The Green New Deal Resolution: Is it Viable?

Alexandria Ocasio-Cortes, Green New Deal, resolution, mother jones

Alexandria Ocasio-Cortez presents her “Green New Deal.” Image: Mother Jones

The “Green New Deal” that Rep. Alexandria Ocasio-Cortez, D-NY, and Sen. Ed Markey, D-Mass, have proposed has became the talk of the town. People are alternately warning it could spell disaster and praising it as our potential saving grace. To start the discussion from a factual place, and leaving aside political considerations, I am including key excerpts from the actual resolution that Representative Ocasio-Cortez submitted to the House of Representatives. The full resolution comprises 14 pages and consists of the requisite two main sections: “Whereas” describes the background problems, and “resolved” proposes solutions. I am posting the beginnings of both sections, along with summaries of the rest:



Recognizing the duty of the Federal Government to create a Green New Deal.


Ms. OCASIO-CORTEZ submitted the following resolution; which was referred to the Committee on —————


Recognizing the duty of the Federal Government to create a Green New Deal.

Whereas the October 2018 report entitled ‘‘Special Report on Global Warming of 1.5 oC’’ by the Intergovernmental Panel on Climate Change and the November 2018 Fourth National Climate Assessment report found that—

(1) human activity is the dominant cause of observed climate change over the past century;
(2) a changing climate is causing sea levels to rise and an increase in wildfires,
(3) global warming at or above 2 degrees Celsius beyond preindustrialized levels will cause—

(A) mass migration from the regions most affected by climate change;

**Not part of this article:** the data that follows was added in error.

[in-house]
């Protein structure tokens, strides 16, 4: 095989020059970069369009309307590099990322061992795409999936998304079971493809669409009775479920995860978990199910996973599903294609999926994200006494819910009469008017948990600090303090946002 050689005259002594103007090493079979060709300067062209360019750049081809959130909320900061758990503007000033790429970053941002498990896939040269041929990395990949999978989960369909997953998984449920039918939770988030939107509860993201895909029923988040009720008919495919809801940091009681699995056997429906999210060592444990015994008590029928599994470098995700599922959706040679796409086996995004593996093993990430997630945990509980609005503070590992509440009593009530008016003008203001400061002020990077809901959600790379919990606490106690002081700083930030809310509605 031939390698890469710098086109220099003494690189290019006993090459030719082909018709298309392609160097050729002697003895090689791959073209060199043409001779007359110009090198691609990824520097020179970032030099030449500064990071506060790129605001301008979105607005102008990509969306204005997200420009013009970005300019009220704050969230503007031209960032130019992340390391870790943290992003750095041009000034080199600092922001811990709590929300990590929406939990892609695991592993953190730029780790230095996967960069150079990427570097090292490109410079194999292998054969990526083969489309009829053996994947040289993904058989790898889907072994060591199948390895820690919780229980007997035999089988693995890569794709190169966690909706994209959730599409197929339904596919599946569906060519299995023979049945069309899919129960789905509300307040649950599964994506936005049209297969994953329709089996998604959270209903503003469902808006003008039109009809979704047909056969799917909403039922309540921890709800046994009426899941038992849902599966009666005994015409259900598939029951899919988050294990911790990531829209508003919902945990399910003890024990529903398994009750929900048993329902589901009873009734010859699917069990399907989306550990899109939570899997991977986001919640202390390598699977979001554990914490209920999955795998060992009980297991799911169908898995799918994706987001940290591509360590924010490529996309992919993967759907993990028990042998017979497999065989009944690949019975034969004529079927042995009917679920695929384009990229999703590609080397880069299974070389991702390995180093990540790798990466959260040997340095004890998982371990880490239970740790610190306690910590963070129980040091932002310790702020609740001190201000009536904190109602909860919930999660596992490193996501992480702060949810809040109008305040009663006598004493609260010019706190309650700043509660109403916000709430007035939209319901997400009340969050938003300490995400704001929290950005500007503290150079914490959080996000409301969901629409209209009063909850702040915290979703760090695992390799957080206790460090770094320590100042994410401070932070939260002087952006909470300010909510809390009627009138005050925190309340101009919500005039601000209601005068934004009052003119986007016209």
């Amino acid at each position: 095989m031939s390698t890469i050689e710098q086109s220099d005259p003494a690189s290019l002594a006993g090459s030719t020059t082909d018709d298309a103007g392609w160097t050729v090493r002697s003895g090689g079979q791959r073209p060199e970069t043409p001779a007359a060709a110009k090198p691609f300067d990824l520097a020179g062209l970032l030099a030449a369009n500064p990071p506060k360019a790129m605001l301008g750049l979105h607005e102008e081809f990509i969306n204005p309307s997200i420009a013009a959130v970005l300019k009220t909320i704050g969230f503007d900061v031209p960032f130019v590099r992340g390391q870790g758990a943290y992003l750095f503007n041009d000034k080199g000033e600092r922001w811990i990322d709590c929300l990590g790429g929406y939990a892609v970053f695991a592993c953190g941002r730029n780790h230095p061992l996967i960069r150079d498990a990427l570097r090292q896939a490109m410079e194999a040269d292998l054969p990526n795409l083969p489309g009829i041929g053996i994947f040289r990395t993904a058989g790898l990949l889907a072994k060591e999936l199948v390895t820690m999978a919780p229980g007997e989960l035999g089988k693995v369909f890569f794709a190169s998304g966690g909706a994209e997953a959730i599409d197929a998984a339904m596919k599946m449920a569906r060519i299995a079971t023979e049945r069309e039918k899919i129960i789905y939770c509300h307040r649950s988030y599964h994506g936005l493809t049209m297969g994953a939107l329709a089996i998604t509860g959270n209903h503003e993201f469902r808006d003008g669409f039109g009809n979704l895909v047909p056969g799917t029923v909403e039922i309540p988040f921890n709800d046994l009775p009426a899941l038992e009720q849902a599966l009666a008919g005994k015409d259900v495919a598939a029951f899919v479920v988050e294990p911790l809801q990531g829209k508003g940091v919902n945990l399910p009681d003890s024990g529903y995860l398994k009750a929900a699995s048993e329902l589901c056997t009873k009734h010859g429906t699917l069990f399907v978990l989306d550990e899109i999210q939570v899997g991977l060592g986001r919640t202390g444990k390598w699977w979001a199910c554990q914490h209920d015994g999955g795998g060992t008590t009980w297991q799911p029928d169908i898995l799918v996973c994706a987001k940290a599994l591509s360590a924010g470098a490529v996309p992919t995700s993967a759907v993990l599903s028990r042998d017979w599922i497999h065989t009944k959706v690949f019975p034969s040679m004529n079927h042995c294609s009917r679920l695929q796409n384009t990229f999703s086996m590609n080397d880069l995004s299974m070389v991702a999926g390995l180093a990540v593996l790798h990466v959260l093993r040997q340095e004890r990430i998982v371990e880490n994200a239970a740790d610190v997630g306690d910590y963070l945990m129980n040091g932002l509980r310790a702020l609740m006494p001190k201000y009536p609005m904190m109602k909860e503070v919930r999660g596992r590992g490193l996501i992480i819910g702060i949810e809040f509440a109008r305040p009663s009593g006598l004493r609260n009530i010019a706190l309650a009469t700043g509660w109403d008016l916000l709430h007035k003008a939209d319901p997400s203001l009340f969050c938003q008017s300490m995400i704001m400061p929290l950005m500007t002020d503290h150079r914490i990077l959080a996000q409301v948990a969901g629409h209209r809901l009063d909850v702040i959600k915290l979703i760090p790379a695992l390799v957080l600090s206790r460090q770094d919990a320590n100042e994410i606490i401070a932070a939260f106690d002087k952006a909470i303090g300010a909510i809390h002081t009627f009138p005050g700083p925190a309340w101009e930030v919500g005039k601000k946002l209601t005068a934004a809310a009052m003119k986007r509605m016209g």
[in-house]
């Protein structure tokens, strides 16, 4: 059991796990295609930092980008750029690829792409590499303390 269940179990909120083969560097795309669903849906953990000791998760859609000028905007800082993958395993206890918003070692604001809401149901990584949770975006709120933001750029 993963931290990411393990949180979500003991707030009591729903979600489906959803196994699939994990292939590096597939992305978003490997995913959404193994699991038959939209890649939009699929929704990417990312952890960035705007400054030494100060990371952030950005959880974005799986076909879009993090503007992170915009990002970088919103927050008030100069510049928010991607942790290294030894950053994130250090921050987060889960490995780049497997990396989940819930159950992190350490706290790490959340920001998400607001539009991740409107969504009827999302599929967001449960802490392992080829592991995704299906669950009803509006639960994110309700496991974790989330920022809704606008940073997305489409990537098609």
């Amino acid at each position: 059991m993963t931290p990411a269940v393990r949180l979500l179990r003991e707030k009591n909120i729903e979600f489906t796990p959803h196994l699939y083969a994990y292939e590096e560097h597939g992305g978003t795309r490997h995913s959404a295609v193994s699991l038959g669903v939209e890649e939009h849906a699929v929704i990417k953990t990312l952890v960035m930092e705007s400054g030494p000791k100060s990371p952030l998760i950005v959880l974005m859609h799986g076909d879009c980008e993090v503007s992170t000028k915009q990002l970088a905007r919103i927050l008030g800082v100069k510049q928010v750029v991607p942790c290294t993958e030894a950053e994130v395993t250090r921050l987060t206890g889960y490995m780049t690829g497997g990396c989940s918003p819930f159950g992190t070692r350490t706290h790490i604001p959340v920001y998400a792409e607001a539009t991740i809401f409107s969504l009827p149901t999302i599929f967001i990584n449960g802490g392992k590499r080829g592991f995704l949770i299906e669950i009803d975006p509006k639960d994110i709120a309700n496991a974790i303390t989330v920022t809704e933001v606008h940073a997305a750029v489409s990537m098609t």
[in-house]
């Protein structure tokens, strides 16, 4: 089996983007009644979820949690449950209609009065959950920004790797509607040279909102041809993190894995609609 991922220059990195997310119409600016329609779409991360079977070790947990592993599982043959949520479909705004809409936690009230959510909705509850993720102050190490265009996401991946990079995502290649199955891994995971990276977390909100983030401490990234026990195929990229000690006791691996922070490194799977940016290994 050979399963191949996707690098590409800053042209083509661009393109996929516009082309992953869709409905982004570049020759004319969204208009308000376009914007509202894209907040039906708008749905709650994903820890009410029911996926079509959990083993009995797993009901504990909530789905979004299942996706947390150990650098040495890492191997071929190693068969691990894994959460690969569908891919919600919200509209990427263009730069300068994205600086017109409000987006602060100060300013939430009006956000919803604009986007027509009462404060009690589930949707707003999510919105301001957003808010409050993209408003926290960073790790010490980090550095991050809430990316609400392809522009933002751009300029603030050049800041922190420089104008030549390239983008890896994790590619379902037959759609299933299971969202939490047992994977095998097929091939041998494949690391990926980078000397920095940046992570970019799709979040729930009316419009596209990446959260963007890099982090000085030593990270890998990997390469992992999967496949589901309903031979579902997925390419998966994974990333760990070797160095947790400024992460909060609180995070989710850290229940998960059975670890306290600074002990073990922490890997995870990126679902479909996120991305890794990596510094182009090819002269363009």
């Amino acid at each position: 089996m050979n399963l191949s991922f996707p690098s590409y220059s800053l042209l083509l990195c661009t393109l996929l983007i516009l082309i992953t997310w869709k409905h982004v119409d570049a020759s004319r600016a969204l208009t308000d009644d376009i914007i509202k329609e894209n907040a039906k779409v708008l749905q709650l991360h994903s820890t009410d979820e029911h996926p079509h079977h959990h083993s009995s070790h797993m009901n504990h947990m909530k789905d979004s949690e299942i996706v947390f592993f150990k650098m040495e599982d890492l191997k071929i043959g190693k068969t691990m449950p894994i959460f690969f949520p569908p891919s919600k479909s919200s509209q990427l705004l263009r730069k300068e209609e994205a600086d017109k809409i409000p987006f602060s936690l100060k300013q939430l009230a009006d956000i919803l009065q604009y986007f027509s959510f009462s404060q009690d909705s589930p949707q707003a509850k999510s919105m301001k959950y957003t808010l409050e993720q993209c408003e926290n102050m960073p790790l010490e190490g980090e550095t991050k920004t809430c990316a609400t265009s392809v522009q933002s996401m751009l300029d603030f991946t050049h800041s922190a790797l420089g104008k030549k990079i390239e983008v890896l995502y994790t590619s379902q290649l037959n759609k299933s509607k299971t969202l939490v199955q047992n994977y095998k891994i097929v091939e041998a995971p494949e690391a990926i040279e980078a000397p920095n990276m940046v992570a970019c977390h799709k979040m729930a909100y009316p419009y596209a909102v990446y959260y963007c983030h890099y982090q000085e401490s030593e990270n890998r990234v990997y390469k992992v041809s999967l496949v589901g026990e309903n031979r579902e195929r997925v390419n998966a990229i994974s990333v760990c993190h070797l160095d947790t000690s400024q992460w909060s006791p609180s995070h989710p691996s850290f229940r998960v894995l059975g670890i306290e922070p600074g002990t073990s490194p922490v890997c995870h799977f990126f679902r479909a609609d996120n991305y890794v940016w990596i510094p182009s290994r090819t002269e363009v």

(B) more than $500,000,000,000 in lost annual economic output in the United States by the year 2100;
(C) wildfires that, by 2050, will annually burn at least twice as much forest area in the western United States than was typically burned by wildfires in the years preceding 2019;
(D) a loss of more than 99 percent of all coral reefs on Earth;
(E) more than 350,000,000 more people to be exposed globally to deadly heat stress by 2050; and
(F) a risk of damage to $1,000,000,000,000 of public infrastructure and coastal real estate in the United States; and

(4) global temperatures must be kept below 1.5 degrees Celsius above preindustrialized levels to avoid the most severe impacts of a changing climate, which will require—

(A) global reductions in greenhouse gas emissions from human sources of 40 to 60 percent from 2010 levels by 2030; and
(B) net-zero global emissions by 2050;

The two reports referenced are recent and fully credible, and were approved by the current US government; I have discussed both on this blog. The Fourth National Climate Assessment was officially and directly approved by the federal administration. Separately, the American representatives to the IPCC gave their approval to the IPCC 1.5oC report.

Since the resolution also directly addresses climate refugees in this ‘Whereas” and security threats to the US in subsequent ones, the authors could have also included the recent report by the US intelligence agencies (see May 23, 2017 blog). Let me just quote the heading of the second “Whereas”: